Yearn Worthy Yarn: Qiviut

musk ox yarn After the Arctic National Wildlife Refuge popped up in the news again, my mind couldn’t help but think of all of the great wildlife found in the arctic and in Alaska; the porcupine caribou, the arctic fox, and the polar bear. But do you know of the musk ox?

The musk ox is a large gentle creature similar in weight and stature to a buffalo. They have large curved horns and long shaggy hair and are more closely related to goats and sheep than to oxen. I first fell in love with these animals when I was researching the arctic a while back for work. For those of you that have watched the Planet Earth series you know how cute they are.

In preparation for the warmer summer months, musk ox shed a layer of their fur called qiviut. Pronounced kiv-ee-ute, qiviut is an Inuit word for down or underwool. The qiviut is very soft and warm and easily spun into highly sought after yarn. Warmer than wool and finer than cashmere, it is extremely rare. It is also often referred to as “the cashmere of the north.”

Qiviut’s natural color is a light brown-gray color and can be dyed various shades. It knits up best as a blend; the wool or silk lending memory to the fiber.

This amazing yarn can be purchased from Windy Valley Musk Ox and from the University of Alaska’s Large Animal Research Station where they incorporate environmental practices whenever possible:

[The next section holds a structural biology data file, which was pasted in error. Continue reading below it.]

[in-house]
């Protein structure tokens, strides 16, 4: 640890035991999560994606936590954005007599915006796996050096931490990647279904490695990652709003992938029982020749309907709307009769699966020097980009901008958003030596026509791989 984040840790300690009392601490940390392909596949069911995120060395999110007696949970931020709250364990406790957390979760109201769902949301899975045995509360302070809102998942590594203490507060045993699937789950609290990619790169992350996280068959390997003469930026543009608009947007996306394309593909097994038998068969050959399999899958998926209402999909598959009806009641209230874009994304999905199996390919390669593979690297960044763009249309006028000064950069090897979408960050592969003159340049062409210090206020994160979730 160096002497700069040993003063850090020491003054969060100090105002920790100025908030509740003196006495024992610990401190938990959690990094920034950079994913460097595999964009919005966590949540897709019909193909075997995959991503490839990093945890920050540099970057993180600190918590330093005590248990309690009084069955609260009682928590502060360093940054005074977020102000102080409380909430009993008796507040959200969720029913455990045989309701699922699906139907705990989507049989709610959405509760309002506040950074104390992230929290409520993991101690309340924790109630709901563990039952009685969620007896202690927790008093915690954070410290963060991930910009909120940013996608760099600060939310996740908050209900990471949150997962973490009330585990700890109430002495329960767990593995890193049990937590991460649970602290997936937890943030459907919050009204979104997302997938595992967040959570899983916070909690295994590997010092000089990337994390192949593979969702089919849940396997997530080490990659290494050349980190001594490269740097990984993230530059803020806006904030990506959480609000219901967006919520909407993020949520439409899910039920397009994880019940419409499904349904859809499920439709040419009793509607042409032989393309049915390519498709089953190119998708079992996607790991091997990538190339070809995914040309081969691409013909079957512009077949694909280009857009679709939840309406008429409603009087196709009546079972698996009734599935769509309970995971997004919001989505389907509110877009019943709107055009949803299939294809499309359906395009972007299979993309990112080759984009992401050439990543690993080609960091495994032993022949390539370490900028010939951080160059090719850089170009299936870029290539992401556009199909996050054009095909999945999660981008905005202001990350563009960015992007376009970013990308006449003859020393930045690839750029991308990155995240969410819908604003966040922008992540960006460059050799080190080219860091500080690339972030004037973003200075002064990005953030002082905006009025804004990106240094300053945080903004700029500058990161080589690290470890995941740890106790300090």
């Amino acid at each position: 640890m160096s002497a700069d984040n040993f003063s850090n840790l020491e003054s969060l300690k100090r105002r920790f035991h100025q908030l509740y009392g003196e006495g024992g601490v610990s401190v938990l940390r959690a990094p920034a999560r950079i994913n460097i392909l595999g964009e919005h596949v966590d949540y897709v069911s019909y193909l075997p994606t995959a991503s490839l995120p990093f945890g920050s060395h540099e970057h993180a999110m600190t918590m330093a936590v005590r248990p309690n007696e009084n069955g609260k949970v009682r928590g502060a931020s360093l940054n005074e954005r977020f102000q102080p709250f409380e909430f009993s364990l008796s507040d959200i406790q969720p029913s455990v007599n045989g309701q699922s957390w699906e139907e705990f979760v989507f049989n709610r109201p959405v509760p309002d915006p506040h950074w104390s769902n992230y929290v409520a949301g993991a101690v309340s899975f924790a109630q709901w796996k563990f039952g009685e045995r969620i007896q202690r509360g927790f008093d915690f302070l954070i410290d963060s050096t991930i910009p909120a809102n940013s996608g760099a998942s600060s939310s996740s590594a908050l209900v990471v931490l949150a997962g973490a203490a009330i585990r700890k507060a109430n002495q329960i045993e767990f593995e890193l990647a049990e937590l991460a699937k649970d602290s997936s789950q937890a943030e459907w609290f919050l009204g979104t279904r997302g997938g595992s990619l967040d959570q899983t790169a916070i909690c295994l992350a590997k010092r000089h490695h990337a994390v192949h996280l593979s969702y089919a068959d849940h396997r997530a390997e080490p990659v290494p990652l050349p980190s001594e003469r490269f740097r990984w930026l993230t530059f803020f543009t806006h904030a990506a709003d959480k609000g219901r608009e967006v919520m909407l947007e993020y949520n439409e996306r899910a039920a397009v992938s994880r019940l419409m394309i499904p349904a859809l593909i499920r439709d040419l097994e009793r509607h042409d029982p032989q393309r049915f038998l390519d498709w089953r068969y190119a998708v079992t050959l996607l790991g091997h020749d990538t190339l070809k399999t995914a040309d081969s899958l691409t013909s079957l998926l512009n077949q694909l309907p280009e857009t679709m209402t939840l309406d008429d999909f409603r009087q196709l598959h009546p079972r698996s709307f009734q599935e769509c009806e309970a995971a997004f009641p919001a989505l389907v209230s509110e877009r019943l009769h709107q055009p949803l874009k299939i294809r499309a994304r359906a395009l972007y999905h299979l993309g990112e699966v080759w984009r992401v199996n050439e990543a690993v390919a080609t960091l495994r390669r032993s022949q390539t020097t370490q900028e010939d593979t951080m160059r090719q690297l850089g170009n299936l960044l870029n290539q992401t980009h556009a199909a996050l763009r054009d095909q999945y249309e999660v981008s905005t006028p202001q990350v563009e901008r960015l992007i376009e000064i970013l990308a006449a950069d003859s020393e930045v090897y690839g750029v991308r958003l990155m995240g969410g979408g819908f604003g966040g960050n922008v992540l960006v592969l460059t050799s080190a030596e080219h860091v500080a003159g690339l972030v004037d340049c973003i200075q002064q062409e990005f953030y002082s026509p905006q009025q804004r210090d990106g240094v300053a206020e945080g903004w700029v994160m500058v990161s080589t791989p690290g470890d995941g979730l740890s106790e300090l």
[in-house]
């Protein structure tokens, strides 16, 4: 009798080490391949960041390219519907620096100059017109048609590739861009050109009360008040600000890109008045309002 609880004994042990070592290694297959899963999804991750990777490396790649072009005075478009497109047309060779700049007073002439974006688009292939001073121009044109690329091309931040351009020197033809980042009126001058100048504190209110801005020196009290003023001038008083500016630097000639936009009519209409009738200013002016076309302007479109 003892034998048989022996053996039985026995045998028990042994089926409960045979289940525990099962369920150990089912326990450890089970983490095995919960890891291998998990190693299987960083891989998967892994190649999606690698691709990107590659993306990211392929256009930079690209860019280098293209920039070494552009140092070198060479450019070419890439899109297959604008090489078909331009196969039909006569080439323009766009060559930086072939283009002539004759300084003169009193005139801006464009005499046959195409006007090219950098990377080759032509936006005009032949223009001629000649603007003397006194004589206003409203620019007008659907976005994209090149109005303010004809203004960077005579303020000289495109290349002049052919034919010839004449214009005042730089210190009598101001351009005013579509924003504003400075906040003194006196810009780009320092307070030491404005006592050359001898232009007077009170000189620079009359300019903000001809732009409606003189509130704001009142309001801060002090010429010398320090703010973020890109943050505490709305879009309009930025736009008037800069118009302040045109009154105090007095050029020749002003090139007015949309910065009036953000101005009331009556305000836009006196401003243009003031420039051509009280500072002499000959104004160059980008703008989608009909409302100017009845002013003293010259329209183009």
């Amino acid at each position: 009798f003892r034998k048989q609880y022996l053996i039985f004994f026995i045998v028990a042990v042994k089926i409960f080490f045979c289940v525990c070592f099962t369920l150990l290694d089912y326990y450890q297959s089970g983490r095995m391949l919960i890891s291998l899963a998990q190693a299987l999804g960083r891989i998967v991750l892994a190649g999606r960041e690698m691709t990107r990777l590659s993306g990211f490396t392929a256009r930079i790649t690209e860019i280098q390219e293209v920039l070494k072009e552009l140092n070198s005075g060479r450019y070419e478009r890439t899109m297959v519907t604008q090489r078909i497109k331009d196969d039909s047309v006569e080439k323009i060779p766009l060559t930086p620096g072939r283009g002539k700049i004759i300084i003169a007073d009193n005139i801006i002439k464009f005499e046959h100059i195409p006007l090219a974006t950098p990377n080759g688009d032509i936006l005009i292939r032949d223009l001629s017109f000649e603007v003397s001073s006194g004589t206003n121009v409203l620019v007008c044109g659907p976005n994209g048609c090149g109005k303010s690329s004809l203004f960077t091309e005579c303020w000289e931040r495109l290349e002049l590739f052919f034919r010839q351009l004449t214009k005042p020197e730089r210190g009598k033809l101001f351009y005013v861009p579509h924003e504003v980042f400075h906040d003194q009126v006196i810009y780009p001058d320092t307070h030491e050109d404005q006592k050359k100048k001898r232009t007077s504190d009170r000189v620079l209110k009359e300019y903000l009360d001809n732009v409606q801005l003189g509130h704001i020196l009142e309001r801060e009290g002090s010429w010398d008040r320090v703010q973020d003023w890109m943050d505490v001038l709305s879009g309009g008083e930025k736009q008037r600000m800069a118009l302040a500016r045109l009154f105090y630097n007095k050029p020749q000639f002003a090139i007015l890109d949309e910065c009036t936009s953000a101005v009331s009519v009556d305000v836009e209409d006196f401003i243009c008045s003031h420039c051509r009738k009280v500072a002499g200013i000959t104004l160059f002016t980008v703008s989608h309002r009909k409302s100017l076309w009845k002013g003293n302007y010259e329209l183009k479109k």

Most of our yarn is processed by a small, family-operated mill. They strive to be as earth-friendly as possible, following organic wool processing practices and using non-metallic dyes. This philosophy compliments our process of hand combing the qiviut from live animals.

Also available in roving and unprocessed, qiviut is a luxurious fiber perfect for a scarf or shawl. Save your pennies because this yarn is pricey.

[Image courtesy of LARS]

Written by Kelly Rand

Kelly covers visual arts in and around Washington, DC for DCist and is editor of Crafting a Green World. Kelly has also been published by Bust Magazine and you can find her byline at Indie Fixx and Etsy’s Storque and has taught in Etsy’s virtual lab on the topic of green crafting.

Kelly helps organize Crafty Bastards: Arts and Crafts Fair, one of the largest indie craft fairs on the east coast and has served on the Craft Bastard’s jury since 2007. Kelly is also co-founder of Hello Craft a nonprofit trade association dedicated to the advancement of independent crafters and the handmade movement. Kelly resides in Washington, D.C. and believes that handmade will save the world.


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